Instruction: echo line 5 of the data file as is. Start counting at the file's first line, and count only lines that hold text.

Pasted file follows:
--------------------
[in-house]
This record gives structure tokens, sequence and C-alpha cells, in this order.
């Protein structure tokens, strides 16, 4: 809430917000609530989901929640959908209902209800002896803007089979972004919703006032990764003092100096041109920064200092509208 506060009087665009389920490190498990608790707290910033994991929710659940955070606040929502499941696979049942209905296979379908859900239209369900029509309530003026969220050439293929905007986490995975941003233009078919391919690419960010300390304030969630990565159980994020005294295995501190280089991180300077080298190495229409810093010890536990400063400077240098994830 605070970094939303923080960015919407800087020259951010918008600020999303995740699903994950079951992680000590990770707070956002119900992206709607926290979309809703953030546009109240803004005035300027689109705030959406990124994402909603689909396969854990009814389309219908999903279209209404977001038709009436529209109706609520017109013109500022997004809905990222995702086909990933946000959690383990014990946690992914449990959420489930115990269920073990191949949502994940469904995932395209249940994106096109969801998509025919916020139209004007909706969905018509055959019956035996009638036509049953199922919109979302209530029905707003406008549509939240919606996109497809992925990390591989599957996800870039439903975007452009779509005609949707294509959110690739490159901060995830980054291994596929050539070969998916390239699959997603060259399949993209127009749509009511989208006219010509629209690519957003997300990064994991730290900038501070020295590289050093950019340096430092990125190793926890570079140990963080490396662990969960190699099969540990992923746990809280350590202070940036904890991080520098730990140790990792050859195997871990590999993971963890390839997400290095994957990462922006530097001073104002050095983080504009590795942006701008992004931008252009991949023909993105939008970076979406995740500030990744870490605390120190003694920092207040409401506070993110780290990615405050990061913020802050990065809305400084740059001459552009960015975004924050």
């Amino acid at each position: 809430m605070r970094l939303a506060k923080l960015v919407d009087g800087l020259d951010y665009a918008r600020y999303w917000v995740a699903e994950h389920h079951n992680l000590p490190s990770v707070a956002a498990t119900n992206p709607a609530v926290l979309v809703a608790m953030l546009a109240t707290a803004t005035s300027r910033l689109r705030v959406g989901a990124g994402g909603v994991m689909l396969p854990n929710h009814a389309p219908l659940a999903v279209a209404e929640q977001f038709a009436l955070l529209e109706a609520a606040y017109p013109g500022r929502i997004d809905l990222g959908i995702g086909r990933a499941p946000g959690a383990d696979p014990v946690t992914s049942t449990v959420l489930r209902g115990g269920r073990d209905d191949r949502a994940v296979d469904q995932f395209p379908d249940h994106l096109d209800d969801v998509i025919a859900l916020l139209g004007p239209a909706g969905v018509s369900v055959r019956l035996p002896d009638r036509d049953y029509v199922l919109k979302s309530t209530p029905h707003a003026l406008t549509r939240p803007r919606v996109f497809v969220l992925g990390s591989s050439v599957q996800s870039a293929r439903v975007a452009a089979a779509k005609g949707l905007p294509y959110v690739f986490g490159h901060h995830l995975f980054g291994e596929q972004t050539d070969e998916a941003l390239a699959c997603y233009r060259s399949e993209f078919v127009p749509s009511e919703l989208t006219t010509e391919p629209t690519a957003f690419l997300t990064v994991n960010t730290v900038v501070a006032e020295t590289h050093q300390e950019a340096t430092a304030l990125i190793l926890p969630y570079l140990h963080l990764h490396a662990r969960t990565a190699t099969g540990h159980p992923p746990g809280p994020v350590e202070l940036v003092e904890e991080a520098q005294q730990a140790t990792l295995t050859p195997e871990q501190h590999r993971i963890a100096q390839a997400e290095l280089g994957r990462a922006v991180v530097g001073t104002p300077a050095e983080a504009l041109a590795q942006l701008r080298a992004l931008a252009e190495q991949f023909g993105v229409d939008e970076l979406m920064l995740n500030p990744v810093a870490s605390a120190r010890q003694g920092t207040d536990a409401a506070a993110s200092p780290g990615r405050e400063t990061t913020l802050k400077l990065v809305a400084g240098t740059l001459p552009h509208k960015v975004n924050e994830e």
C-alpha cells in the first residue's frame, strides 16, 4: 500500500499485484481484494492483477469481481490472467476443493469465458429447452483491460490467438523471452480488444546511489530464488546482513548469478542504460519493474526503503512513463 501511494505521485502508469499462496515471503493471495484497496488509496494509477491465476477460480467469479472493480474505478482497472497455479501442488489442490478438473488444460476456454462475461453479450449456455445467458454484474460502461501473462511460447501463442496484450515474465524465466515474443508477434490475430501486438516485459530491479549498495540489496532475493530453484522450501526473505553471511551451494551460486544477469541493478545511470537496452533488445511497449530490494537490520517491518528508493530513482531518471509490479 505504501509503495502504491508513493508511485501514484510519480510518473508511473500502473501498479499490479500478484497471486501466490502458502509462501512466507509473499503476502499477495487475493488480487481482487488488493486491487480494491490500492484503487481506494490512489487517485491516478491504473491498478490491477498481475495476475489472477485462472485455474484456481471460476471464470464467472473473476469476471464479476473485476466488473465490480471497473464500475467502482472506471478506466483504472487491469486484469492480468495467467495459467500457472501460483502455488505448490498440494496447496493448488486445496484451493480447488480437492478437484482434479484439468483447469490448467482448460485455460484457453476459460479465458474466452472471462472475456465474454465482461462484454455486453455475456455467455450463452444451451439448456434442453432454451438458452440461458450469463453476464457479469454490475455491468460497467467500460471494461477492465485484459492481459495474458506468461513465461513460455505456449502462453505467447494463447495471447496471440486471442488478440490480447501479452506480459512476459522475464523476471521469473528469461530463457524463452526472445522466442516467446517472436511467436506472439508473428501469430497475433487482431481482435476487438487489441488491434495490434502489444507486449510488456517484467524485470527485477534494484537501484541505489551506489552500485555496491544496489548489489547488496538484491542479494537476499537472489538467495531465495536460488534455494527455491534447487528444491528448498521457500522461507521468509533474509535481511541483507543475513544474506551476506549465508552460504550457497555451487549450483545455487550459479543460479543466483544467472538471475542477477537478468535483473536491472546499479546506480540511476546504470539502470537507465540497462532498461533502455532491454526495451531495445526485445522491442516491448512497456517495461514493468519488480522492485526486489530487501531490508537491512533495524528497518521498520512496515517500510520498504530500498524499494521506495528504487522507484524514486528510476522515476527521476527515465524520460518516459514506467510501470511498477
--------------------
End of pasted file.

C-alpha cells in the first residue's frame, strides 16, 4: 500500500499485484481484494492483477469481481490472467476443493469465458429447452483491460490467438523471452480488444546511489530464488546482513548469478542504460519493474526503503512513463 501511494505521485502508469499462496515471503493471495484497496488509496494509477491465476477460480467469479472493480474505478482497472497455479501442488489442490478438473488444460476456454462475461453479450449456455445467458454484474460502461501473462511460447501463442496484450515474465524465466515474443508477434490475430501486438516485459530491479549498495540489496532475493530453484522450501526473505553471511551451494551460486544477469541493478545511470537496452533488445511497449530490494537490520517491518528508493530513482531518471509490479 505504501509503495502504491508513493508511485501514484510519480510518473508511473500502473501498479499490479500478484497471486501466490502458502509462501512466507509473499503476502499477495487475493488480487481482487488488493486491487480494491490500492484503487481506494490512489487517485491516478491504473491498478490491477498481475495476475489472477485462472485455474484456481471460476471464470464467472473473476469476471464479476473485476466488473465490480471497473464500475467502482472506471478506466483504472487491469486484469492480468495467467495459467500457472501460483502455488505448490498440494496447496493448488486445496484451493480447488480437492478437484482434479484439468483447469490448467482448460485455460484457453476459460479465458474466452472471462472475456465474454465482461462484454455486453455475456455467455450463452444451451439448456434442453432454451438458452440461458450469463453476464457479469454490475455491468460497467467500460471494461477492465485484459492481459495474458506468461513465461513460455505456449502462453505467447494463447495471447496471440486471442488478440490480447501479452506480459512476459522475464523476471521469473528469461530463457524463452526472445522466442516467446517472436511467436506472439508473428501469430497475433487482431481482435476487438487489441488491434495490434502489444507486449510488456517484467524485470527485477534494484537501484541505489551506489552500485555496491544496489548489489547488496538484491542479494537476499537472489538467495531465495536460488534455494527455491534447487528444491528448498521457500522461507521468509533474509535481511541483507543475513544474506551476506549465508552460504550457497555451487549450483545455487550459479543460479543466483544467472538471475542477477537478468535483473536491472546499479546506480540511476546504470539502470537507465540497462532498461533502455532491454526495451531495445526485445522491442516491448512497456517495461514493468519488480522492485526486489530487501531490508537491512533495524528497518521498520512496515517500510520498504530500498524499494521506495528504487522507484524514486528510476522515476527521476527515465524520460518516459514506467510501470511498477